Gifts from Chinese Guests Express Respect and Admiration for the World’s First School of Journalism on the Occasion of the Centennial/Dedication Celebration

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Symbolic Items Include a Carved Sandalwood Tiger, a Jade Seal and Embroidered Cloths

More than 40 Chinese news media and academic officials attended the recent centennial/dedication celebration, bringing special gifts to express their congratulations and appreciation for the century-long relationship they have enjoyed with the Missouri School of Journalism. In this article, Ernest Zhang, coordinator of the School’s China Programs, shares information about these unique items and the sentiments they convey.


By Ernest Zhang
Coordinator, China Programs
Mu Li and Fan Bu, Graduate Assistants

Columbia, Mo. (Oct. 13, 2008) — More than 40 guests from influential universities and news media organizations across China contributed meaningful gifts to celebrate the recent centennial of the Missouri School of Journalism and the dedication of the Reynolds Journalism Institute¬†(RJI).

Shaode Qin and Dean Mills Tianchuan Cheng and Dean Mills
Dean Mills, Fritz Cropp and Gang Gao Zhengrong Hu and Brady Deaton
Dean Mills and Zhengrong Hu Ernest Zhang, Brady Deaton and Min Yang
Ernest Zhang, Kewu Tian and Brian Brooks Ernest Zhang, Fritz Cropp, Brian Brooks and Ye Zheng
Ernest Zhang, Xiaodan Yu and Brian Brooks Ernest Zhang, Guangjun Zhuo and Brian Brooks
Esther Thorson and Tiance Dong Esther Thorson and Xinxun Wu
Fritz Cropp, Aihua Yan, Esther Thorson and Ernest Zhang Ernest Zhang, Xinmin Huang, Esther Thorson and Fritz Cropp
(Left to right) 1. Shaode Qin, Fudan University chancellor; Dean Mills, Missouri School of Journalism dean. 2. Tianchuan Cheng, Renmim University chancellor; Mills. 3. Mills; Fritz Cropp; Missouri School of Journalism international programs director; Gang Gao, Renmim University executive associate dean. 4. Zhengrong Hu, Communication University of China vice chancellor; Brady Deaton, University of Missouri chancellor. 5. Mills; Zhengrong Hu, Communication University of China vice chancellor. 6. Ernest Zhang, Missouri School of Journalism China programs director; Deaton; Min Yang, Nanjing University Jinling School new media sequence chair. 7. Zhang; Kewu Tian, Beijing Youth Daily managing editor; Brian Brooks, Missouri Journalism associate dean. 8. Zhang; Cropp; Brooks; Ye Zheng, Chengdu Economic Daily editorial committee member. 9. Zhang; Xiaodan Yu, Guangzhou Daily human resources director; Brooks. 10. Zhang; Guangjun Zhuo, Chongqing University School of Humanities and Journalism executive associate dean; Brooks. 11. Esther Thorson, Missouri School of Journalism associate dean; Tiance Dong, Jinan University College of Journalism and Communication executive associate dean. 12. Thorson; Xinxun Wu, Shanghai University Media Economics Research Center dean. 13. Cropp; Aihua Yan, Qilu TV Station president; Thorson; Zhang. 14. Zhang; Xinmin Huang, Xiamen University School of Journalism and Communication executive associate dean; Thorson; Cropp.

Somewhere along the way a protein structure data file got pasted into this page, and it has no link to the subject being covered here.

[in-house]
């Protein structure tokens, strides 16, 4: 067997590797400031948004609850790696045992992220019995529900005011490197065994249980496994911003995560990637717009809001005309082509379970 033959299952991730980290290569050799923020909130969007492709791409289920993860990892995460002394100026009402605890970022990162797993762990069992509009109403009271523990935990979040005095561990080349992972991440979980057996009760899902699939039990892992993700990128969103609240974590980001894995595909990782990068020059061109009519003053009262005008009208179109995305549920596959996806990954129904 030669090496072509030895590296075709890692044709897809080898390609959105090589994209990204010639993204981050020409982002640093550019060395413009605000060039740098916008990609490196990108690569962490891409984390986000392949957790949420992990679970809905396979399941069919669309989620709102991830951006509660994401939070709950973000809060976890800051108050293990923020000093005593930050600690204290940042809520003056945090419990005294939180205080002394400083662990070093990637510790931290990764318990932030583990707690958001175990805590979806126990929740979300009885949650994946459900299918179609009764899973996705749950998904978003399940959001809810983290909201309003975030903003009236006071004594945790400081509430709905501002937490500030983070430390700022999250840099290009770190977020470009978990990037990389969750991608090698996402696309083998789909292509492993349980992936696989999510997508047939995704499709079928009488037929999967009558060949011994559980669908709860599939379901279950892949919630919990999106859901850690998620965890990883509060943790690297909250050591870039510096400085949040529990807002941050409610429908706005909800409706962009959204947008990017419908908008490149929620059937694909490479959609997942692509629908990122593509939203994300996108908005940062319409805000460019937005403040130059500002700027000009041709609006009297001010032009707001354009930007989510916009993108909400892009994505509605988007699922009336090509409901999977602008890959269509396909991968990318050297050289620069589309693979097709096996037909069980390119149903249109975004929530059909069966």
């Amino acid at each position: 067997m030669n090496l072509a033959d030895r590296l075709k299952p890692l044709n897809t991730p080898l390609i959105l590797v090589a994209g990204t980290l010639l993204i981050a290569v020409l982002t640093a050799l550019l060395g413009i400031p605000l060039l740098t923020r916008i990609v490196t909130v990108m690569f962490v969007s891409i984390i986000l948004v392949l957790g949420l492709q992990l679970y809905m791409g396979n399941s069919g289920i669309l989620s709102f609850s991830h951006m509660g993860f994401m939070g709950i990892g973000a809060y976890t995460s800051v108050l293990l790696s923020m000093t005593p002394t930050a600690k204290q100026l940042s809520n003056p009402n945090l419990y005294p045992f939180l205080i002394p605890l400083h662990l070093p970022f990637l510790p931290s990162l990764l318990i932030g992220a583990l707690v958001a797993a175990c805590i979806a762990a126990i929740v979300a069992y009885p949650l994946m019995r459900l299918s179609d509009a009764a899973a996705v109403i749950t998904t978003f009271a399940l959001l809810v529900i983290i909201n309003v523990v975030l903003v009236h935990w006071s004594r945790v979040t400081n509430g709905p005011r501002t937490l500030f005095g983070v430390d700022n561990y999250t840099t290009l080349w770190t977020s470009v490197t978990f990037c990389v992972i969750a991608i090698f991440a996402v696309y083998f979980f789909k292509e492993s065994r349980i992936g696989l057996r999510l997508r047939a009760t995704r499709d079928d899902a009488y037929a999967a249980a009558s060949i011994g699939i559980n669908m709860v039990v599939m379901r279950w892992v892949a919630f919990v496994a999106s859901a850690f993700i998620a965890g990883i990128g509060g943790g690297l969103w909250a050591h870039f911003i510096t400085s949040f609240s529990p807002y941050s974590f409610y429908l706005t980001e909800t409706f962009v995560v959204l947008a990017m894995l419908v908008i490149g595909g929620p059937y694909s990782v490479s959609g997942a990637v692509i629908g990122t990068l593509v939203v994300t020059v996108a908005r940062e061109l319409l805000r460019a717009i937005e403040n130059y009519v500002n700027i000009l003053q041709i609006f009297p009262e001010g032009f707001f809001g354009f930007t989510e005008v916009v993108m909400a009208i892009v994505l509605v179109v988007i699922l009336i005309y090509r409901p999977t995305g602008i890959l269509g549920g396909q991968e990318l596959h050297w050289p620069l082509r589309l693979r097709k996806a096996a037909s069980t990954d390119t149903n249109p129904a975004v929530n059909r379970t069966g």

In presenting the gifts to Dean Mills, dean, and Esther Thorson and Brian Brooks, both associate deans, the international guests expressed their respect and admiration for the world’s first journalism school and the long-term connection between the School and China’s journalism education programs and news media industry.